Similarly, Grant McCracken argues that relations among people and things—material, spatial, emotional, kinetic—are what transform space into home. These assemblages transform space into a workplace, public park, transit system, medical clinic, or school. For his work on retail strategy, Michael Powell sees the grocery store as a mediated space, a “curated collection of cultural products, a gallery of everyday life.” He positions himself there as both a researcher and a social mediator who “play[s] the role of mediating organizational relationships…to place product brands in their larger context of the consumer world, including the retail shelf, the supply chain and the retailer, more generally.”

It’s become something of a brand promise that ethnographers can deliver to our organizations a special kind of access to “real people” out there in the wild. But ethnography isn’t just about access to a place from which we can extract the data we need. It’s an analytic lens for being there. So in the upheaval of the pandemic, we need to do more than find a tool that best approximates the kind of access to a place we had before. We need to explore the spaces we can inhabit with people, reexamine our intentions, double down on analytic queries. As Nikki Carelock said, the ground is shifting. What positions can we take now?

There isn’t a roadmap for doing this, and even if there were a map for today, the ground will shift tomorrow. But in some sense, ethnographers have always thought deeply about how to position ourselves with shifting territory. Last week EPIC people gathered for a panel discussion on remote research to share guidance and inspiration as many of us take on new, remote positions. Here are some of the approaches we discussed, grouped in four themes with resources from and beyond.

“The Field” is Multiple and Multi-Dimensional

Slide from "Towards Multidimensional Ethnography" showing evolution of approaches to digital ethnography. Haines 2017.

Julia Haines traced the evolution that led ethnographers from a focus on one specific, physical field site, to the conviction that ethnography should be multi-sited across many places, and then by extension that experiential spaces are not always physical, but are also virtual and ephemeral. Her approach TRACES emphasizes “the assemblages that constitute our lives, interweaving digital, embodied, and internal experiences. Various data streams and sources provide different vantage points for analysis and synthesis.” If some vantage points aren’t available to researchers right now, how can situate ourselves differently in spaces that are—spaces that are different, but no less “real”?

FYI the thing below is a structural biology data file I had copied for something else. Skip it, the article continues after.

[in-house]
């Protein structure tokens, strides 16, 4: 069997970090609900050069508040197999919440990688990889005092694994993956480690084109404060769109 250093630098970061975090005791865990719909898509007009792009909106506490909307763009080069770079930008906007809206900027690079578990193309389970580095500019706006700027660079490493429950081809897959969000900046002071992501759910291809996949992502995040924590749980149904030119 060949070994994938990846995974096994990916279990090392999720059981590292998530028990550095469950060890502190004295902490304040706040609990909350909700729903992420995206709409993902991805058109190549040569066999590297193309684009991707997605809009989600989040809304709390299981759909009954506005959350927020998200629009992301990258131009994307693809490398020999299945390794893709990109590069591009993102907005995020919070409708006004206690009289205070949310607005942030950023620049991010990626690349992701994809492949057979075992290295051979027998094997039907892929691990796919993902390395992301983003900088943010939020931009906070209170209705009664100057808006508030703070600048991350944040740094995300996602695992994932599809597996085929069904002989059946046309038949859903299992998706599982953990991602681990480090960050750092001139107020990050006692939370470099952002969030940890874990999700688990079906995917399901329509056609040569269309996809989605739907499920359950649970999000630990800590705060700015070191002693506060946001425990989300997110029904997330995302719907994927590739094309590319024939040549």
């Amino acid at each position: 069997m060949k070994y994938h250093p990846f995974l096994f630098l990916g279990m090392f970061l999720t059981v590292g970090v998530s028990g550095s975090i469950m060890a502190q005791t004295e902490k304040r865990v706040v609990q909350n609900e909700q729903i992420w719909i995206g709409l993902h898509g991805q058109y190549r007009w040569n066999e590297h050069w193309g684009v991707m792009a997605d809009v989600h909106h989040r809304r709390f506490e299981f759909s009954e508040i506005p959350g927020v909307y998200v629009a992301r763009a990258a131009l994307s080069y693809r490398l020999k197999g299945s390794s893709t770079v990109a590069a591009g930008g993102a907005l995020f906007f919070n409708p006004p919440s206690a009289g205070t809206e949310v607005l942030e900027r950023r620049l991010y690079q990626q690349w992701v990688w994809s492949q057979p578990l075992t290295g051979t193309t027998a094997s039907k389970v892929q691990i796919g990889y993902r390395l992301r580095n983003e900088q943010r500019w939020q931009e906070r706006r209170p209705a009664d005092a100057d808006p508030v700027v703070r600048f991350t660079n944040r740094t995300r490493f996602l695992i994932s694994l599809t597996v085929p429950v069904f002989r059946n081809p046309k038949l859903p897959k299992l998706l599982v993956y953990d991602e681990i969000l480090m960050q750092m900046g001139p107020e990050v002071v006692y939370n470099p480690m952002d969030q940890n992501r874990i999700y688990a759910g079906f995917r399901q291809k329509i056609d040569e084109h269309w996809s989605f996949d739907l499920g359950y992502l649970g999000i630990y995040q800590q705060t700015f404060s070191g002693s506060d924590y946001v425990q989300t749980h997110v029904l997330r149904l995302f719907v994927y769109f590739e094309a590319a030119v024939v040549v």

Julia uses field methods like remote experience and trigger sampling (see Bob Evans, PACO), diaries, device logging, reflection activities, and observation that take both emic and etic perspectives, and analytic methods from semiotics to algorithmic techniques. Dawn Nafus uses activity trackers and sensors in ethnographic research and analysis, both to “provide a trace of what goes on when the researcher isn’t there, and…help research participants reflect on their lives in a new way.”

Participant- and Community-Led Engagement

Slide from Rowland & Ryan 2020, "respectful; participant led; ongoing conversations; involving stakeholders throughout the journey"

As we reassess the multi-dimensional field and the positions we can take within it, we should reflect on the principles that guide our research relationships. Lee Ryan draws on her long-term practice of taking the lead from research participants and communities, a commitment beautifully articulated in Kataraina Davis and Rachel Knight’s talk about their integration of Maori principles into design processes. In the context of the pandemic and social distancing, Lee emphasizes the importance of a pause to ask: “How am I? What do we want to learn or do with whanau and is now the time? Will our work together enhance the mana of those involved? Are we prepared in ways that are useful?”